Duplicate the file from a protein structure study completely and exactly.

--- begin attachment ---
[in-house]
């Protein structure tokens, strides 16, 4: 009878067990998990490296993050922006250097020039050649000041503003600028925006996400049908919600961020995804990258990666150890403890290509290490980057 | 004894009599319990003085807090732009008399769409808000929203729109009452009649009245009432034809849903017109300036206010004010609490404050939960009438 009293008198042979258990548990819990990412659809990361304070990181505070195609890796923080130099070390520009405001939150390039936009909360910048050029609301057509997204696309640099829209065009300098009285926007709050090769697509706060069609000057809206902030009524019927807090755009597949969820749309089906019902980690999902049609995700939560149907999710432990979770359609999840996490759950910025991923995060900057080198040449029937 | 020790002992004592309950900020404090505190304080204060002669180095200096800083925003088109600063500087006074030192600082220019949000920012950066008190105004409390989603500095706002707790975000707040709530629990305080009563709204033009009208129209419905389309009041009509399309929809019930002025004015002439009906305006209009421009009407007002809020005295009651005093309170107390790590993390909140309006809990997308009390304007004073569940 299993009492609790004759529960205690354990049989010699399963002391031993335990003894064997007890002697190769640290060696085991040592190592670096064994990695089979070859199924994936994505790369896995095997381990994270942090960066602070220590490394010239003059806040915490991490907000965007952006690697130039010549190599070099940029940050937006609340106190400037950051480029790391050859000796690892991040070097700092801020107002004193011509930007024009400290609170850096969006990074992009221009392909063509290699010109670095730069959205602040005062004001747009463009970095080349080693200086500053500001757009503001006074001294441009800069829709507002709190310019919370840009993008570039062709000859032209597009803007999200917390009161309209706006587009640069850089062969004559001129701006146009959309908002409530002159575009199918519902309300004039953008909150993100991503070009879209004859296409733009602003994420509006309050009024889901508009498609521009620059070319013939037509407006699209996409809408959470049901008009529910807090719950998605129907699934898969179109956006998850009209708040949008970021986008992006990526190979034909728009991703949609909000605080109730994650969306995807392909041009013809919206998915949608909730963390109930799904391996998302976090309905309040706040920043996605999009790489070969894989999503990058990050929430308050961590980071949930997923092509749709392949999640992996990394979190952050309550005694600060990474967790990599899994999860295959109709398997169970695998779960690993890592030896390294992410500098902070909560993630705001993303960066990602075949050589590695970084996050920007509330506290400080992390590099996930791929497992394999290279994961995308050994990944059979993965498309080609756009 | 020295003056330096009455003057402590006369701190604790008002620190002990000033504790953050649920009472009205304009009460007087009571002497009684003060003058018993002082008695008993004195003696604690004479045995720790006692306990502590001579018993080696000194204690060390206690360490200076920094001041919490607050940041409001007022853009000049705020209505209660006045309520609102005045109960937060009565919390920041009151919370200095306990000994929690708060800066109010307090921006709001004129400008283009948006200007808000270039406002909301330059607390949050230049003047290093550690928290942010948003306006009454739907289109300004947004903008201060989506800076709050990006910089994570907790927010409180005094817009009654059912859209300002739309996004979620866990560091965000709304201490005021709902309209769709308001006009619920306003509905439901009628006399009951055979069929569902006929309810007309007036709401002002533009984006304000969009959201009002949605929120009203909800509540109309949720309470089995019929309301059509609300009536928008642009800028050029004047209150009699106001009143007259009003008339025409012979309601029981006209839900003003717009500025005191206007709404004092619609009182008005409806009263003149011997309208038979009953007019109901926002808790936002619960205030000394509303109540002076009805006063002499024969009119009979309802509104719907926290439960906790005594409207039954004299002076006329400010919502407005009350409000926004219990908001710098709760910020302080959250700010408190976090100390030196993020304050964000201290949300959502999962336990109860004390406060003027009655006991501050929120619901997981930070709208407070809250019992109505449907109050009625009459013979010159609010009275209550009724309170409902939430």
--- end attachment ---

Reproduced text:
[in-house]
């Protein structure tokens, strides 16, 4: 009878067990998990490296993050922006250097020039050649000041503003600028925006996400049908919600961020995804990258990666150890403890290509290490980057 | 004894009599319990003085807090732009008399769409808000929203729109009452009649009245009432034809849903017109300036206010004010609490404050939960009438 009293008198042979258990548990819990990412659809990361304070990181505070195609890796923080130099070390520009405001939150390039936009909360910048050029609301057509997204696309640099829209065009300098009285926007709050090769697509706060069609000057809206902030009524019927807090755009597949969820749309089906019902980690999902049609995700939560149907999710432990979770359609999840996490759950910025991923995060900057080198040449029937 | 020790002992004592309950900020404090505190304080204060002669180095200096800083925003088109600063500087006074030192600082220019949000920012950066008190105004409390989603500095706002707790975000707040709530629990305080009563709204033009009208129209419905389309009041009509399309929809019930002025004015002439009906305006209009421009009407007002809020005295009651005093309170107390790590993390909140309006809990997308009390304007004073569940 299993009492609790004759529960205690354990049989010699399963002391031993335990003894064997007890002697190769640290060696085991040592190592670096064994990695089979070859199924994936994505790369896995095997381990994270942090960066602070220590490394010239003059806040915490991490907000965007952006690697130039010549190599070099940029940050937006609340106190400037950051480029790391050859000796690892991040070097700092801020107002004193011509930007024009400290609170850096969006990074992009221009392909063509290699010109670095730069959205602040005062004001747009463009970095080349080693200086500053500001757009503001006074001294441009800069829709507002709190310019919370840009993008570039062709000859032209597009803007999200917390009161309209706006587009640069850089062969004559001129701006146009959309908002409530002159575009199918519902309300004039953008909150993100991503070009879209004859296409733009602003994420509006309050009024889901508009498609521009620059070319013939037509407006699209996409809408959470049901008009529910807090719950998605129907699934898969179109956006998850009209708040949008970021986008992006990526190979034909728009991703949609909000605080109730994650969306995807392909041009013809919206998915949608909730963390109930799904391996998302976090309905309040706040920043996605999009790489070969894989999503990058990050929430308050961590980071949930997923092509749709392949999640992996990394979190952050309550005694600060990474967790990599899994999860295959109709398997169970695998779960690993890592030896390294992410500098902070909560993630705001993303960066990602075949050589590695970084996050920007509330506290400080992390590099996930791929497992394999290279994961995308050994990944059979993965498309080609756009 | 020295003056330096009455003057402590006369701190604790008002620190002990000033504790953050649920009472009205304009009460007087009571002497009684003060003058018993002082008695008993004195003696604690004479045995720790006692306990502590001579018993080696000194204690060390206690360490200076920094001041919490607050940041409001007022853009000049705020209505209660006045309520609102005045109960937060009565919390920041009151919370200095306990000994929690708060800066109010307090921006709001004129400008283009948006200007808000270039406002909301330059607390949050230049003047290093550690928290942010948003306006009454739907289109300004947004903008201060989506800076709050990006910089994570907790927010409180005094817009009654059912859209300002739309996004979620866990560091965000709304201490005021709902309209769709308001006009619920306003509905439901009628006399009951055979069929569902006929309810007309007036709401002002533009984006304000969009959201009002949605929120009203909800509540109309949720309470089995019929309301059509609300009536928008642009800028050029004047209150009699106001009143007259009003008339025409012979309601029981006209839900003003717009500025005191206007709404004092619609009182008005409806009263003149011997309208038979009953007019109901926002808790936002619960205030000394509303109540002076009805006063002499024969009119009979309802509104719907926290439960906790005594409207039954004299002076006329400010919502407005009350409000926004219990908001710098709760910020302080959250700010408190976090100390030196993020304050964000201290949300959502999962336990109860004390406060003027009655006991501050929120619901997981930070709208407070809250019992109505449907109050009625009459013979010159609010009275209550009724309170409902939430």